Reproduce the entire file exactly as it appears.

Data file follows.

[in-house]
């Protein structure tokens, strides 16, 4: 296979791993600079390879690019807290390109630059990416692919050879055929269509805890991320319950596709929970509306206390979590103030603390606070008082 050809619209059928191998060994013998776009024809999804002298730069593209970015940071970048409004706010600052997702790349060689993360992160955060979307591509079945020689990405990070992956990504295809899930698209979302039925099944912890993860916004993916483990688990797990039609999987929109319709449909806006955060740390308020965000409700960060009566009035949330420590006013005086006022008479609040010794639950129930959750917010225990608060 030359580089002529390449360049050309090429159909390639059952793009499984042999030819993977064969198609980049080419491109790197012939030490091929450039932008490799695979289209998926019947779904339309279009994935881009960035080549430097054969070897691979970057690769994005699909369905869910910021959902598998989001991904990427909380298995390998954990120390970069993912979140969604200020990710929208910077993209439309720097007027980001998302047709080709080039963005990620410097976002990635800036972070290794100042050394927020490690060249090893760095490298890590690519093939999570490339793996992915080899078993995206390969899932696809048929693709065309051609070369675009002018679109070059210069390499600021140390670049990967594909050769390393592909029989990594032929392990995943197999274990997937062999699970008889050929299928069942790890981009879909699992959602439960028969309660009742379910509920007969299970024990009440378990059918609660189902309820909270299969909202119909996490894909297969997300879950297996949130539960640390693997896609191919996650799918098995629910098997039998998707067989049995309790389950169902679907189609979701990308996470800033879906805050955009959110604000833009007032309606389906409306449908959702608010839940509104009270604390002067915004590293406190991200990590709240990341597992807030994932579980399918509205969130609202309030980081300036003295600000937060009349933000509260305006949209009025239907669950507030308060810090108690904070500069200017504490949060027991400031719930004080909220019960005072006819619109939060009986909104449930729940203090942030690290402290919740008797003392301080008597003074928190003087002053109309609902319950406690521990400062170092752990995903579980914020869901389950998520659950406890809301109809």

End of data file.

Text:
[in-house]
């Protein structure tokens, strides 16, 4: 296979791993600079390879690019807290390109630059990416692919050879055929269509805890991320319950596709929970509306206390979590103030603390606070008082 050809619209059928191998060994013998776009024809999804002298730069593209970015940071970048409004706010600052997702790349060689993360992160955060979307591509079945020689990405990070992956990504295809899930698209979302039925099944912890993860916004993916483990688990797990039609999987929109319709449909806006955060740390308020965000409700960060009566009035949330420590006013005086006022008479609040010794639950129930959750917010225990608060 030359580089002529390449360049050309090429159909390639059952793009499984042999030819993977064969198609980049080419491109790197012939030490091929450039932008490799695979289209998926019947779904339309279009994935881009960035080549430097054969070897691979970057690769994005699909369905869910910021959902598998989001991904990427909380298995390998954990120390970069993912979140969604200020990710929208910077993209439309720097007027980001998302047709080709080039963005990620410097976002990635800036972070290794100042050394927020490690060249090893760095490298890590690519093939999570490339793996992915080899078993995206390969899932696809048929693709065309051609070369675009002018679109070059210069390499600021140390670049990967594909050769390393592909029989990594032929392990995943197999274990997937062999699970008889050929299928069942790890981009879909699992959602439960028969309660009742379910509920007969299970024990009440378990059918609660189902309820909270299969909202119909996490894909297969997300879950297996949130539960640390693997896609191919996650799918098995629910098997039998998707067989049995309790389950169902679907189609979701990308996470800033879906805050955009959110604000833009007032309606389906409306449908959702608010839940509104009270604390002067915004590293406190991200990590709240990341597992807030994932579980399918509205969130609202309030980081300036003295600000937060009349933000509260305006949209009025239907669950507030308060810090108690904070500069200017504490949060027991400031719930004080909220019960005072006819619109939060009986909104449930729940203090942030690290402290919740008797003392301080008597003074928190003087002053109309609902319950406690521990400062170092752990995903579980914020869901389950998520659950406890809301109809």